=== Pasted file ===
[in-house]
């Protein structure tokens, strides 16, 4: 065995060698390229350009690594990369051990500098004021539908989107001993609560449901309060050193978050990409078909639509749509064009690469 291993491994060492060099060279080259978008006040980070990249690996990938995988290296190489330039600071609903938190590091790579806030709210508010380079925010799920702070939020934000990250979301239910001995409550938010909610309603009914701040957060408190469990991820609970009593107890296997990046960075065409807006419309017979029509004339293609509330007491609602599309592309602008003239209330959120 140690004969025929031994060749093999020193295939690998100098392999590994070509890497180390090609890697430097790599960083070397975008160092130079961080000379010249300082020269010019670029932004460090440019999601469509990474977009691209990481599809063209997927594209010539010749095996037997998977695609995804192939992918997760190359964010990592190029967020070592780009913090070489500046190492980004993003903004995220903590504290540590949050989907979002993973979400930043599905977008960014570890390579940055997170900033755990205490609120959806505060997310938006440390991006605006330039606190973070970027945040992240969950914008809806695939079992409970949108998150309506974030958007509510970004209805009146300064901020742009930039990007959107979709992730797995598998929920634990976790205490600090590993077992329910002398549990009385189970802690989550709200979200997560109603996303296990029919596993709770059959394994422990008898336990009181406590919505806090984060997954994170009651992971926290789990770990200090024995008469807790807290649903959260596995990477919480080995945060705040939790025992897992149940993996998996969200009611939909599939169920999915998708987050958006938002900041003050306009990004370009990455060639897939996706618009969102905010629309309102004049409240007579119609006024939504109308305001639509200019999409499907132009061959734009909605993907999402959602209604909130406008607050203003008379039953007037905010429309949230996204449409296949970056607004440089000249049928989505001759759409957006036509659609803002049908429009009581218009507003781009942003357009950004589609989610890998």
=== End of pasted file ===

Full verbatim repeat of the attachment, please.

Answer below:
[in-house]
């Protein structure tokens, strides 16, 4: 065995060698390229350009690594990369051990500098004021539908989107001993609560449901309060050193978050990409078909639509749509064009690469 291993491994060492060099060279080259978008006040980070990249690996990938995988290296190489330039600071609903938190590091790579806030709210508010380079925010799920702070939020934000990250979301239910001995409550938010909610309603009914701040957060408190469990991820609970009593107890296997990046960075065409807006419309017979029509004339293609509330007491609602599309592309602008003239209330959120 140690004969025929031994060749093999020193295939690998100098392999590994070509890497180390090609890697430097790599960083070397975008160092130079961080000379010249300082020269010019670029932004460090440019999601469509990474977009691209990481599809063209997927594209010539010749095996037997998977695609995804192939992918997760190359964010990592190029967020070592780009913090070489500046190492980004993003903004995220903590504290540590949050989907979002993973979400930043599905977008960014570890390579940055997170900033755990205490609120959806505060997310938006440390991006605006330039606190973070970027945040992240969950914008809806695939079992409970949108998150309506974030958007509510970004209805009146300064901020742009930039990007959107979709992730797995598998929920634990976790205490600090590993077992329910002398549990009385189970802690989550709200979200997560109603996303296990029919596993709770059959394994422990008898336990009181406590919505806090984060997954994170009651992971926290789990770990200090024995008469807790807290649903959260596995990477919480080995945060705040939790025992897992149940993996998996969200009611939909599939169920999915998708987050958006938002900041003050306009990004370009990455060639897939996706618009969102905010629309309102004049409240007579119609006024939504109308305001639509200019999409499907132009061959734009909605993907999402959602209604909130406008607050203003008379039953007037905010429309949230996204449409296949970056607004440089000249049928989505001759759409957006036509659609803002049908429009009581218009507003781009942003357009950004589609989610890998």